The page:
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Med Sci Sports Exerc. 2019 Feb;51(2):315-322. doi: 10.1249/MSS.0000000000001784.

Individual Variability in Waist Circumference and Body Weight in Response to Exercise.

Author information

1
Institute of Nutraceuticals and Functional Foods, Laval University, Quebec City, Quebec, CANADA.
2
Kingston General Health Research Institute, Kingston, Ontario, CANADA.
3
School of Medicine, Department of Endocrinology and Metabolism, Queen's University, Kingston, Ontario, CANADA.

Abstract

PURPOSE:

This study aimed to determine the magnitude of exercise-induced individual variability for waist circumference (WC) and body weight change after accounting for biological variability and measurement error. Determinants of response variability were also considered.

METHODS:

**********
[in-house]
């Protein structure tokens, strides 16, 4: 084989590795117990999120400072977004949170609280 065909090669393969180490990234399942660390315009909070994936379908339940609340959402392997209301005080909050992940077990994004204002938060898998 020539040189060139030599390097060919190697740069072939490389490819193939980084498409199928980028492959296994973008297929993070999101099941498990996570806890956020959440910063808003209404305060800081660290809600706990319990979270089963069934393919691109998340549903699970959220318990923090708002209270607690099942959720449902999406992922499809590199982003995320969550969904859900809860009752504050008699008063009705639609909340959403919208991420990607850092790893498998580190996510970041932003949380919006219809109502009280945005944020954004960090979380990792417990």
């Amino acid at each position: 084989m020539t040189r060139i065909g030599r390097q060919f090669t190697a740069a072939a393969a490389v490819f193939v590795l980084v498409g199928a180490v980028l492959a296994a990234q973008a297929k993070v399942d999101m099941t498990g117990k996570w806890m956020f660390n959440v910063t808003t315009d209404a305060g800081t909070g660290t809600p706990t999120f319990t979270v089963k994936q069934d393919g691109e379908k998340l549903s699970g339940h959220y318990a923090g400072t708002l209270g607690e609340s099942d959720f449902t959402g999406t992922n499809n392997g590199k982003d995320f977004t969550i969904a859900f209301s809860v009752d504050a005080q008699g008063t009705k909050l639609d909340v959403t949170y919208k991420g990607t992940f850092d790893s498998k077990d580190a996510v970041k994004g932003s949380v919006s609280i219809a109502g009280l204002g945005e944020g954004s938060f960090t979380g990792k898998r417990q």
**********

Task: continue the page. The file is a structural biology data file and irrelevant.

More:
Participants (53 ± 7.5 yr) were 181 adults (61% women) with abdominal obesity randomized to the following: control; low-amount, low-intensity exercise (LALI); high-amount, low-intensity exercise (HALI); or high-amount, high-intensity exercise (HAHI) for 24 wk. Unstructured physical activity was measured by accelerometer. The variability in response to exercise for WC and body weight (SDR) was isolated by subtracting the SD values for the change scores in the exercise group from that of the control group.

RESULTS:

The variability of response due to exercise (SDR) for change in WC was 3.1, -0.3, and 3.1 cm for LALI, HALI, and HAHI groups, respectively. Corresponding values for body weight were 3.8, 2.0, and 3.5 kg for LALI, HALI, and HAHI, respectively. The high-amount exercise groups yielded the highest proportion of individuals with a clinically meaningful response. No variables predicted the response to exercise (P > 0.05).

CONCLUSIONS:

Substantial variability in response to standardized exercise was observed for change in both WC and body weight after accounting for the variability not attributed to exercise. Potential determinants of the interindividual variability in response to exercise remain unclear.

PMID:
30216237
DOI:
10.1249/MSS.0000000000001784
[Indexed for MEDLINE]

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